The Employment Court has said "no" to the question of whether NZ Post can require its agents to perform extra hours of work without compensating them for their availability.
The Employment Court has released its decision in Postal Workers Union of Aotearoa Inc v New Zealand Post  114/2018.
NZ Post delivery agents are employed under a collective agreement. Clause O20 of that agreement provides that delivery agents may be required to work reasonable overtime in excess of their standard hours. There is no reference to compensation in that clause.
The Employment Relations Act (ERA) provides (under s67E) that an employee is entitled to refuse to perform additional hours if the agreement does not contain an availability provision that provides for the payment of reasonable compensation to the employee for making himself or herself available.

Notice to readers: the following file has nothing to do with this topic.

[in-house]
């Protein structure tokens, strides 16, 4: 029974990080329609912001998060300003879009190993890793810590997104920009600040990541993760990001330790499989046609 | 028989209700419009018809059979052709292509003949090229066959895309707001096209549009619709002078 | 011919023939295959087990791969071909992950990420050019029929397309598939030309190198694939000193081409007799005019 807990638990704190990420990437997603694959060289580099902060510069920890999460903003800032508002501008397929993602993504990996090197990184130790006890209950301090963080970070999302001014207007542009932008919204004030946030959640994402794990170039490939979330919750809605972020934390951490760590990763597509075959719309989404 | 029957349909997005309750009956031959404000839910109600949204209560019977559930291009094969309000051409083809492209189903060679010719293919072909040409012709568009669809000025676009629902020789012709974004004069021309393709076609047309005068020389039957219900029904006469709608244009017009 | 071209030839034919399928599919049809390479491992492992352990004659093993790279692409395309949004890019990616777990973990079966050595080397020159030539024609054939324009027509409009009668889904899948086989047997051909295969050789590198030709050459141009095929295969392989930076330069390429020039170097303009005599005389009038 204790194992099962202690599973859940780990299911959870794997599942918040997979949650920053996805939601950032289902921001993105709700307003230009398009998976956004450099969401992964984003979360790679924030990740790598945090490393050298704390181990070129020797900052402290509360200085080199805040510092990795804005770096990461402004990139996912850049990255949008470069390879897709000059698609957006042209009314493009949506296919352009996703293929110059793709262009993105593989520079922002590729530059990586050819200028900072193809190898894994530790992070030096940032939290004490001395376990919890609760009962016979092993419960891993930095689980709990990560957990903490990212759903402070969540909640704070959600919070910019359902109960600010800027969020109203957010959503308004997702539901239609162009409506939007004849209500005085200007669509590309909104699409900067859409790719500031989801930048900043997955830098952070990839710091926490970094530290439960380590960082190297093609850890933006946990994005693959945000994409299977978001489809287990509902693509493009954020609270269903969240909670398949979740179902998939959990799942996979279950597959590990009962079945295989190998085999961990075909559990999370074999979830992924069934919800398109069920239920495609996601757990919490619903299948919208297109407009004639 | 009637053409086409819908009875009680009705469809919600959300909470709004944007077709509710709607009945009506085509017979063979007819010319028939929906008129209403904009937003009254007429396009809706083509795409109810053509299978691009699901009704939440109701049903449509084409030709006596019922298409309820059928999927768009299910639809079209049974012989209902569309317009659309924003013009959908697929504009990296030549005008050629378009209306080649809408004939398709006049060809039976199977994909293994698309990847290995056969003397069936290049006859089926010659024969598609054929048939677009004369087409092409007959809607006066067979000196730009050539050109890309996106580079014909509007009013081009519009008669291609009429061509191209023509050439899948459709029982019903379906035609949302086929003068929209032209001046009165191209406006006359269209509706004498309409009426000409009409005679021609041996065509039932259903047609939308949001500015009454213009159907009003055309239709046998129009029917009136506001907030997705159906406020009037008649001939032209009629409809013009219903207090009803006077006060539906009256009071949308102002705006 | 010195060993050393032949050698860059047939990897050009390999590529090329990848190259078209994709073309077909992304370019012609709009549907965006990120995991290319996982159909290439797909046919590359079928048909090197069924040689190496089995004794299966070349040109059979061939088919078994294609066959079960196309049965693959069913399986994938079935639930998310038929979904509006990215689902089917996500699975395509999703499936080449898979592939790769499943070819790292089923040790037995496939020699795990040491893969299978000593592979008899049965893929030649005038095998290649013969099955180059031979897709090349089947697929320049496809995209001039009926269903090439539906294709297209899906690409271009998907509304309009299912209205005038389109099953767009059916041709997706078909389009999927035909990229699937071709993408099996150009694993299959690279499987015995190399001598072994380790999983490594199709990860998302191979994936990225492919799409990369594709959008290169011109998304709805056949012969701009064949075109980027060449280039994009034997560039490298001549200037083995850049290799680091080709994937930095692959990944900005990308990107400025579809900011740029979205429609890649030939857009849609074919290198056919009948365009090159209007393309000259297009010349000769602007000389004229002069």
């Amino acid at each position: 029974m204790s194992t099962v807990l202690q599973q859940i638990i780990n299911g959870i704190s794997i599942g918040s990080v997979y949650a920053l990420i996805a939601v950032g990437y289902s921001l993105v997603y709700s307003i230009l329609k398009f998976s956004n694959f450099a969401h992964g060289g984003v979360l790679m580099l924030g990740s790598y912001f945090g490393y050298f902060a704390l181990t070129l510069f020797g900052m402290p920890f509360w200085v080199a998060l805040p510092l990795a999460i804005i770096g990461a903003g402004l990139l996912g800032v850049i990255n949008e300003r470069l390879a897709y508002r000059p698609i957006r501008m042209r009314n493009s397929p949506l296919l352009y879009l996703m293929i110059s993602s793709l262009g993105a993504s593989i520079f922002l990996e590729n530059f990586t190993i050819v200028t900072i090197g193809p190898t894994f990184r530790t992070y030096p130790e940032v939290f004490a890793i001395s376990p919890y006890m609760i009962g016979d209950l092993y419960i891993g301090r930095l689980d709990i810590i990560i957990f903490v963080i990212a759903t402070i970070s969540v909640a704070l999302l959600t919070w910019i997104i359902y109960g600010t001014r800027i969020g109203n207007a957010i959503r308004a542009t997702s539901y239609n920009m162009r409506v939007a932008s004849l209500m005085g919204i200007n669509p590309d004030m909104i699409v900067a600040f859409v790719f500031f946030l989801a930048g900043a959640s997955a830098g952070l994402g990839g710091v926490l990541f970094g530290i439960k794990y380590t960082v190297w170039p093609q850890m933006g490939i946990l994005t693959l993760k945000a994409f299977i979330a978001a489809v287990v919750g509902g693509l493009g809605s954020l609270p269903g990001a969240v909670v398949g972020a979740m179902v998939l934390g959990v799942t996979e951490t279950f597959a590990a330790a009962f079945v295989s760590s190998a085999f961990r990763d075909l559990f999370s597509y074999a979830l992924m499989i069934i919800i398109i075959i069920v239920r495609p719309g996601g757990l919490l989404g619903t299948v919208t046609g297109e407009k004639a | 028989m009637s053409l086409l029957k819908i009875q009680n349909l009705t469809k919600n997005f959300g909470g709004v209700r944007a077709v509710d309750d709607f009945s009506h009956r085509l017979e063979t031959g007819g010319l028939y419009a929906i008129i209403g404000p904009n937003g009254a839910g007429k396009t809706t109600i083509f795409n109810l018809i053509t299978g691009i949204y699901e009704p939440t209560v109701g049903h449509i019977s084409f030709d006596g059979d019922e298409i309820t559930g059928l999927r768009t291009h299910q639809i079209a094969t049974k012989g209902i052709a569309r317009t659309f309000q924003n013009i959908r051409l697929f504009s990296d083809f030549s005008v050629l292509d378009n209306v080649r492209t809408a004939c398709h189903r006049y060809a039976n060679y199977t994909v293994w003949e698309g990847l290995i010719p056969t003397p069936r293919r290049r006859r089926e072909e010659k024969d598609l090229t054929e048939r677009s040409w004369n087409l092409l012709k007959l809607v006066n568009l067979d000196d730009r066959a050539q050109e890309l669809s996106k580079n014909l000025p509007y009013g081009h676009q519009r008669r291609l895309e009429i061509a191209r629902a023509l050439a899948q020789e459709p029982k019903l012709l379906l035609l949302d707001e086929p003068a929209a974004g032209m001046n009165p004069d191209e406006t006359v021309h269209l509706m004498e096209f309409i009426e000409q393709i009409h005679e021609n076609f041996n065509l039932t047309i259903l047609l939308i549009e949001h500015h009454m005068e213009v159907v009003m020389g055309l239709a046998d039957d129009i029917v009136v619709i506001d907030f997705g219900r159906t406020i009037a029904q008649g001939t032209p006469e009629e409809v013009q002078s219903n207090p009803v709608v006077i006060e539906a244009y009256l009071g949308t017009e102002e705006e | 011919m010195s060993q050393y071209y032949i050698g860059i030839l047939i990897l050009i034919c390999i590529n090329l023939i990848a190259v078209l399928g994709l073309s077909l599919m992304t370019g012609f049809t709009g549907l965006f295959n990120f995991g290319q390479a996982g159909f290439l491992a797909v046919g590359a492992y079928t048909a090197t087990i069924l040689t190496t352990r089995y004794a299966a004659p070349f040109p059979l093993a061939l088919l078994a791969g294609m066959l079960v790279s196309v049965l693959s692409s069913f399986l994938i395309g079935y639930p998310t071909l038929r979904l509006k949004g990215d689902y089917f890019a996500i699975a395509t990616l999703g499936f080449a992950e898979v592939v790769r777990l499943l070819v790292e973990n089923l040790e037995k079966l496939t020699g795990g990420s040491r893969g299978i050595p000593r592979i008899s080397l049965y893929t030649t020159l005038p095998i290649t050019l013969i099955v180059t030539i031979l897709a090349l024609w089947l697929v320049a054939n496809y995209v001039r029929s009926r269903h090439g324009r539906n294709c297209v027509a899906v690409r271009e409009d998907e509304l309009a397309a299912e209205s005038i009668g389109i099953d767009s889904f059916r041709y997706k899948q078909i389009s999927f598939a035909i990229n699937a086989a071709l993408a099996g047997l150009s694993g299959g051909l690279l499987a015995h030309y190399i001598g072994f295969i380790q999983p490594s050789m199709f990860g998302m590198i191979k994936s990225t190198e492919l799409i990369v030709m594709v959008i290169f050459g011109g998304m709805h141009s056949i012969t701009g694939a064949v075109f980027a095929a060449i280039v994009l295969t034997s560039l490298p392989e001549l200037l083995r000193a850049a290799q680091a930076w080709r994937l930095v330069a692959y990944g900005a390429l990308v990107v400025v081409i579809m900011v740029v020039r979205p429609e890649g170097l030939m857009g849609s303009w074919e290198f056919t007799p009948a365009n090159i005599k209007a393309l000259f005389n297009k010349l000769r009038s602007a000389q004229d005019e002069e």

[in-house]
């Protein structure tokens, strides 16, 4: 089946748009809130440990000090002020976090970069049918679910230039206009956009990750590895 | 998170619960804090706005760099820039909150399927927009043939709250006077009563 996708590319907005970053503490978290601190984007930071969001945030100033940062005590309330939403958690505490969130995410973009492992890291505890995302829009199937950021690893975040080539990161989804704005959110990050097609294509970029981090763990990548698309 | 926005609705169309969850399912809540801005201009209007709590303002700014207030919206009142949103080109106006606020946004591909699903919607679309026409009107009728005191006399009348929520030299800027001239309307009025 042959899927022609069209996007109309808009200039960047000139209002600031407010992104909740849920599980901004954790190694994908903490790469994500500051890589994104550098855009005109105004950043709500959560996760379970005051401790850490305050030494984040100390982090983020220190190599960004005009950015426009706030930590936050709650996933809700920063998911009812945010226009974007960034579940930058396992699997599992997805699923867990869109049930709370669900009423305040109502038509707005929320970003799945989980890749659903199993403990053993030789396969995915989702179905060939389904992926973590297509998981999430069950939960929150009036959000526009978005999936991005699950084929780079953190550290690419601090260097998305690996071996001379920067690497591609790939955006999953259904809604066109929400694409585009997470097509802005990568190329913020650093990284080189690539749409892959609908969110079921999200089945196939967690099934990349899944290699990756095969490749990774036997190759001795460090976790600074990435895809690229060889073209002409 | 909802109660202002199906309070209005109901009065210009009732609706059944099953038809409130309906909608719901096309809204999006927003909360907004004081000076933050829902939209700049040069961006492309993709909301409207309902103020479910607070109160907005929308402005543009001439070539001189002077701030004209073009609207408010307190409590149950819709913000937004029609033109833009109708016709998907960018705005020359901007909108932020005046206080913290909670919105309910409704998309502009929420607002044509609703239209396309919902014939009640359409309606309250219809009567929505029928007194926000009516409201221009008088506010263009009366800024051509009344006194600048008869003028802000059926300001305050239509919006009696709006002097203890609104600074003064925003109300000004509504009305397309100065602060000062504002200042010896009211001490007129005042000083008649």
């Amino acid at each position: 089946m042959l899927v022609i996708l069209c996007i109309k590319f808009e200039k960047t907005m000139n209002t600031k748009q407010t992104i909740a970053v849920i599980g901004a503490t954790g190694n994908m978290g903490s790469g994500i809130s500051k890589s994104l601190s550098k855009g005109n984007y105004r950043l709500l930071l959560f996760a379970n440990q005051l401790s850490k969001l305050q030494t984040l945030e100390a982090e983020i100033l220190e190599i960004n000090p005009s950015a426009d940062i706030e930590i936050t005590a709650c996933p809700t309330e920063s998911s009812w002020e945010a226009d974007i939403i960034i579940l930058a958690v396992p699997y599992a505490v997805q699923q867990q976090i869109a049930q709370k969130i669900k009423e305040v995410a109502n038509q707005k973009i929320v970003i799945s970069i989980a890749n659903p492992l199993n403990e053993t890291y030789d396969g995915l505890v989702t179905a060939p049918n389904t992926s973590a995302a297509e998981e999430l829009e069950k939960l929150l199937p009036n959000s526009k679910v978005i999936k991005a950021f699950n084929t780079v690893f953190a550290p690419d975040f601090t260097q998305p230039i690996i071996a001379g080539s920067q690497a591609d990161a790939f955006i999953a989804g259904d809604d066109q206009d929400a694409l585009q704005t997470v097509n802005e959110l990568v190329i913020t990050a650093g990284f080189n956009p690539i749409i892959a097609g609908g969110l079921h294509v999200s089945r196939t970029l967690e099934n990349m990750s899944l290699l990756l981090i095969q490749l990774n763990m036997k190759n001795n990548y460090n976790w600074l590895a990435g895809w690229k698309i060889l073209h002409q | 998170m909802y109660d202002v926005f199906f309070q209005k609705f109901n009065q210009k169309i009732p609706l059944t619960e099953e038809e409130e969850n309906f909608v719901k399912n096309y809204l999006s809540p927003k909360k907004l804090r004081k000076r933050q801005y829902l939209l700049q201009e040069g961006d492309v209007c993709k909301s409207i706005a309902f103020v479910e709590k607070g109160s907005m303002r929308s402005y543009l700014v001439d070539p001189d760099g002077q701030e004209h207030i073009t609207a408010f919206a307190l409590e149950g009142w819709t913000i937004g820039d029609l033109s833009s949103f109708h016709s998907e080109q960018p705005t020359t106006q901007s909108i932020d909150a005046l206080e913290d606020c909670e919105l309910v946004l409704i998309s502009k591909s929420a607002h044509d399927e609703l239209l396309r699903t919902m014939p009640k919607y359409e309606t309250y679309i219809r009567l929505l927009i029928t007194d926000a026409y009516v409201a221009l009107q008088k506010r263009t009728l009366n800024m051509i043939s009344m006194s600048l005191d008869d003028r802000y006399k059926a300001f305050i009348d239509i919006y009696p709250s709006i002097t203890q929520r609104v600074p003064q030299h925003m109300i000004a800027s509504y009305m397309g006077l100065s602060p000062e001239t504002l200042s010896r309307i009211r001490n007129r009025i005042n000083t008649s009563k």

NZ Post argued that cl O20 was not an availability provision, rather it was directed at regulating ‘zero-hour’ contracts and that s67E only permits employees to refuse to perform work in addition to any guaranteed hours specified in an employment agreement and the as the collective agreement did not specify ‘guaranteed hours’ of work s67E was not engaged. They also argued that even if cl O20 was an availability provision no issue arose because delivery agents were paid by salary, which incorporates reasonable compensation for availability (s67D(7)).
The Employment Court has held that s67D was not intended to be limited to ‘zero-hour’ contracts, but rather that it was intended to ensure that reasonable compensation was payable to employees who make themselves available for the employer’s benefit. Further, the Court declared that cl O20 was an availability provision and it did not comply with s67E of the ERA as no provision was made for reasonable compensation. Delivery agents are therefore entitled to refuse to perform work in addition to their guaranteed hours on rostered days.
The Court did not accept that delivery agents were paid by salary as the agreement provided for differing hourly rates for work in excess of 37.40 hours.